Washington Mutual Inc. Thursday touted a community reinvestment pledge $5 billion larger than the $70 billion promised by its rival in the battle for Great Western Financial Corp., but community groups weren't buying it.
"This is an historic commitment," said Kerry Killinger, chief executive of Washington Mutual, at a press conference in the Watts section of Los Angeles. He estimated it could lead to the creation of 257,000 jobs in the state.
But the Greenlining Institute and the California Reinvestment Committee, which count more than 200 community groups in their coalitions, reiterated their support for the H.F. Ahmanson & Co. pledge made three weeks earlier. "These are big figures, but so what?" asked Alan Fisher, executive director of the reinvestment committee. "They have failed to make specific commitments to community needs. We are extremely disappointed."
Robert Gnaizda, general counsel of the Greenlining Institute, said that, if Washington Mutual refuses to budge on its plan, the group would consider filing a protest with regulators and requesting a public hearing.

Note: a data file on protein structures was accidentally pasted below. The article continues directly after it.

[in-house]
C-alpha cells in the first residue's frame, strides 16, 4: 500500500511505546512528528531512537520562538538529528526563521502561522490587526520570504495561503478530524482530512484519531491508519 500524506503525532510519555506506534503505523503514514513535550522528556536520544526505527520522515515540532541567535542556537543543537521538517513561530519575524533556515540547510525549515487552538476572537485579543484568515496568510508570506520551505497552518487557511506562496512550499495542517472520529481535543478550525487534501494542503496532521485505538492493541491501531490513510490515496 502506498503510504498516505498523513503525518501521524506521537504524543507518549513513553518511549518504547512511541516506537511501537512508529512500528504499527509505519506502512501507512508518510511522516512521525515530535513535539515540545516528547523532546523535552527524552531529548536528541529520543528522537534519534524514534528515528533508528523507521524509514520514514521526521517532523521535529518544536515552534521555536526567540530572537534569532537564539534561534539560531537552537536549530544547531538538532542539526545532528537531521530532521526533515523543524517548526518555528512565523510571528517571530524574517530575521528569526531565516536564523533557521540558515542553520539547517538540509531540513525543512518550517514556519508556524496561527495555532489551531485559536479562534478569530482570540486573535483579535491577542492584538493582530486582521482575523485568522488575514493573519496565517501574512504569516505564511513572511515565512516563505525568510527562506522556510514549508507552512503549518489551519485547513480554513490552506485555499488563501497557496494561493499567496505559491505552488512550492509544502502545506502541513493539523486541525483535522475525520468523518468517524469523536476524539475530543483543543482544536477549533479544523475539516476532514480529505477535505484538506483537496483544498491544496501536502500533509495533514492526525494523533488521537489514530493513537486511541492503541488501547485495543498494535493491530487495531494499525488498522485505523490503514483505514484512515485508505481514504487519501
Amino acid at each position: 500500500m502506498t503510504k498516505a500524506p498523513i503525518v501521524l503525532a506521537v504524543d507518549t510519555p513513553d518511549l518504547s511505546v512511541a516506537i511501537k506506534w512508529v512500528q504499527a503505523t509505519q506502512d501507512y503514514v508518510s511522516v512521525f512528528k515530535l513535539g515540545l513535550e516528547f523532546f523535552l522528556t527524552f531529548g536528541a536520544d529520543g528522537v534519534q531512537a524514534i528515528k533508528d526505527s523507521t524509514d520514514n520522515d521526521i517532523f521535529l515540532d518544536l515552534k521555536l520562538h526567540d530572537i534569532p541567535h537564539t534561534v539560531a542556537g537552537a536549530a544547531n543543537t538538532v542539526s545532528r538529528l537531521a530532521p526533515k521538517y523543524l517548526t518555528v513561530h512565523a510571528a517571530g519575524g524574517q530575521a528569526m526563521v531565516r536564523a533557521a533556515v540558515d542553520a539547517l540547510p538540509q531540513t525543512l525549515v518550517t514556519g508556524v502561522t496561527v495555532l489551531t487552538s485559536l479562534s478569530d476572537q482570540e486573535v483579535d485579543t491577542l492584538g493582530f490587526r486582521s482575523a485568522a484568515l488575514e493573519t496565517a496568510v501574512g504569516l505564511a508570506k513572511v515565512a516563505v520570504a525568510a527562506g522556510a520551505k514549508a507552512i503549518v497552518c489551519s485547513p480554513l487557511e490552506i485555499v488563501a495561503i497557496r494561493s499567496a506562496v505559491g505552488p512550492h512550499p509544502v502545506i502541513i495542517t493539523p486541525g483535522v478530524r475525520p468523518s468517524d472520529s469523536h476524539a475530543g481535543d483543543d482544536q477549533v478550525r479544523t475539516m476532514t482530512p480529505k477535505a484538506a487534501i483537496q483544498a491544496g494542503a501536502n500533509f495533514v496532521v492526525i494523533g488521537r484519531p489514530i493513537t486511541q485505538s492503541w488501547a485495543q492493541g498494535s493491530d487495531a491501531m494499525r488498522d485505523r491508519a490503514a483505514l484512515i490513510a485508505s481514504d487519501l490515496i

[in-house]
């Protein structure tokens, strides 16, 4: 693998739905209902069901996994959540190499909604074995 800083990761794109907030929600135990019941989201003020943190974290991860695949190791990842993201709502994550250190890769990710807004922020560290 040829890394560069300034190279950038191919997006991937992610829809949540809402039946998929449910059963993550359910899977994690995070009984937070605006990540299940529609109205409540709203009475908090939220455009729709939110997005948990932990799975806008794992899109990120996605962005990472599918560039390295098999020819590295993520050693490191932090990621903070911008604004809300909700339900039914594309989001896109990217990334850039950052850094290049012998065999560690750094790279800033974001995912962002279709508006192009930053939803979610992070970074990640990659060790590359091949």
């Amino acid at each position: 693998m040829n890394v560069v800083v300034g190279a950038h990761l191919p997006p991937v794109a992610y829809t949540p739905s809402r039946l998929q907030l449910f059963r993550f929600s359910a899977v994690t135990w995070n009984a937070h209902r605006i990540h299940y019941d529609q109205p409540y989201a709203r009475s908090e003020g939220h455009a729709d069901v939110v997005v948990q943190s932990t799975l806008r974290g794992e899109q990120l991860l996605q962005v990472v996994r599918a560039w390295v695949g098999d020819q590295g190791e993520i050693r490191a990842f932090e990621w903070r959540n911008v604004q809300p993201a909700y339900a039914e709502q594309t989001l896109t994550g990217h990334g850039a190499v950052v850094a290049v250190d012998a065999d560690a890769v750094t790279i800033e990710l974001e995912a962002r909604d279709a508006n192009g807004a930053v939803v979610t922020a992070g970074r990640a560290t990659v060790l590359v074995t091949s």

Such a development could delay regulatory approval of Washington Mutual's offer, giving Ahmanson a time advantage, analysts said.
"CRA objections can hold companies hostage," said Jay Tejera, analyst at Dain Bosworth Inc., Minneapolis. "Time is money, so it is a business issue for investors and for management. The quicker you can clear this up the better."
Unlike Ahmanson, Washington Mutual refused to earmark a percentage of its proposed $50 billion for affordable-housing loans to go to minority group members and refused to commit itself to a standard of diversity in its senior management and board.
Also, Mr. Gnaizda said, Mr. Killinger would meet only once a year with the community groups, while Ahmanson chairman Charles Rinehart has agreed to monthly meetings.